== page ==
Mrs. Dalton, like her husband Henry, believes that the Dalton family is helping African Americans in Chicago by offering them jobs and by donating to charities in the Black Belt. Mrs. Dalton’s physical blindness—she has been blind for ten years—is a counterpart to what Bigger and Max consider to be her metaphorical “blindness” toward the plight of African Americans in Chicago.
Mrs. Dalton Quotes in Native Son
The Native Son quotes below are all either spoken by Mrs. Dalton or refer to Mrs. Dalton. For each quote, you can also see the other characters and themes related to it (each theme is indicated by its own dot and icon, like this one: Note: all page and citation info for the quotes below refers to the Harper Perennial edition of Native Son published in 1993.).
Book 2 Quotes
Listen, I just felt around in Mary’s room. Something’s wrong. She didn’t finish packing her trunk. At least half of her things are still there. She said she was planning to go to some dances in Detroit and she didn’t take the new things she bought.
Mrs. Dalton Character Timeline in Native Son
The timeline below shows where the character Mrs. Dalton appears in Native Son. The colored dots and icons indicate which themes are associated with that appearance.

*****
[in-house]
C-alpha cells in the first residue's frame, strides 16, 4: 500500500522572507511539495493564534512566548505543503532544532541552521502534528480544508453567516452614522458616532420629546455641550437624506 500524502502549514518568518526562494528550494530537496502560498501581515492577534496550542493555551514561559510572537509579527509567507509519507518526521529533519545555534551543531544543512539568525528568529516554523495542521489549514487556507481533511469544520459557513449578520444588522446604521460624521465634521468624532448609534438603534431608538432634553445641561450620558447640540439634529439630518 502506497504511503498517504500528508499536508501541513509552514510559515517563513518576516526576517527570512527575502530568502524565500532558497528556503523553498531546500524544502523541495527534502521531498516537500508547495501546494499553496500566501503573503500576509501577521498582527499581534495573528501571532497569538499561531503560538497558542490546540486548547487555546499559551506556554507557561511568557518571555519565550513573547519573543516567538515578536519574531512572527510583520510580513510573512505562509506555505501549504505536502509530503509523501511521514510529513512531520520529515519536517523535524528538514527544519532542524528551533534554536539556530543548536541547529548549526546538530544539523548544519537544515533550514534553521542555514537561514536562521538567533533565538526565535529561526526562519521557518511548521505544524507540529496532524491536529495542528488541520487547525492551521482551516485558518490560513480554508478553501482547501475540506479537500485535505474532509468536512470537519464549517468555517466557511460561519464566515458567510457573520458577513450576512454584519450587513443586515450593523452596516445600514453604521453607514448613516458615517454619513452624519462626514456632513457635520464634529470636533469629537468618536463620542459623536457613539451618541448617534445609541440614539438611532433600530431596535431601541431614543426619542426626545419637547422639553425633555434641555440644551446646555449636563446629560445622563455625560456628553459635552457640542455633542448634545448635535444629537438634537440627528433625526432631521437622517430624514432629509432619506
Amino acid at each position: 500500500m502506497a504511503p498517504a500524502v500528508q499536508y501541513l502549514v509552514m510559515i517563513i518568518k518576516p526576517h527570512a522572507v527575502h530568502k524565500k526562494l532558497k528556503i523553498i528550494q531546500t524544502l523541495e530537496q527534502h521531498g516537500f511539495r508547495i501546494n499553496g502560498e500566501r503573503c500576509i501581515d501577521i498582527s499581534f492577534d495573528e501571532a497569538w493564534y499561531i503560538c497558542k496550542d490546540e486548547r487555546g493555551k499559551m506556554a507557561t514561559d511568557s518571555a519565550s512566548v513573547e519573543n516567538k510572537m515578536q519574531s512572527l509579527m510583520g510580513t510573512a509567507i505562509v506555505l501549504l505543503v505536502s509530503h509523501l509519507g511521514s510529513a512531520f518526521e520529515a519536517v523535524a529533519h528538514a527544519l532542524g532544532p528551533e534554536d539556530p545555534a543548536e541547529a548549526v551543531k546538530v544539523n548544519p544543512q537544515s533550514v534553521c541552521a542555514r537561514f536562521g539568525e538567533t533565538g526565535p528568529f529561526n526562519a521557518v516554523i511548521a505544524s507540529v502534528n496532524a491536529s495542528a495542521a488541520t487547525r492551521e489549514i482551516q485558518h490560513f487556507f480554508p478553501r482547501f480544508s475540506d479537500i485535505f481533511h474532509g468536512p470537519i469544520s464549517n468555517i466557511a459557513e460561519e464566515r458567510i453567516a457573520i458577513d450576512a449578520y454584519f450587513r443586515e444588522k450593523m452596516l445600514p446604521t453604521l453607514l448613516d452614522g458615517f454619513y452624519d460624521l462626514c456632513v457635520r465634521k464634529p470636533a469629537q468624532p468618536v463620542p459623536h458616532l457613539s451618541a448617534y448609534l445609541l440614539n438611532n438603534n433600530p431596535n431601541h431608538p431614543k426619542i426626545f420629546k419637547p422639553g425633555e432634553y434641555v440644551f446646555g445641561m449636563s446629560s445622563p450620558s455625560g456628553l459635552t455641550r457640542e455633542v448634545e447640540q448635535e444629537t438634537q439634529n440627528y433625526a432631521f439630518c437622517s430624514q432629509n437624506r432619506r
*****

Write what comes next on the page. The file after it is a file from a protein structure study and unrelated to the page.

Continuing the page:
...to sit and make himself comfortable, but Bigger is nervous around Henry, calling him “Mr. Dalton, sir”; Bigger’s nervousness, additionally, frustrates Bigger, as he is not sure why he is so... (full context)
...only following orders the previous night, the first night of his new job at the Daltons’ house. Henry seems convinced by Bigger’s innocence—by the idea that Bigger is as scared of... (full context)
...although he gave Bigger some Communist literature, he, Jan, did not come back to the Daltons’, nor did he tell Bigger to do anything with Mary’s trunk. Jan wonders, genuinely, who... (full context)
...the house, Jan runs into Bigger, who has gone down the staircase (Britten and Mr. Dalton have already left Bigger’s room to discuss matters further); Jan asks Bigger, again, why Bigger... (full context)
...an envelope, then rides the tram-car to Bessie’s apartment, remarking along the way that Mr. Dalton’s company owns the apartment house in which Bigger was raised, and probably the one where... (full context)
...to Bigger. Bigger tells the reporters that he really can’t say anything more than Mr. Dalton has just told them, and during their conversation, another reporter, who has gone upstairs to... (full context)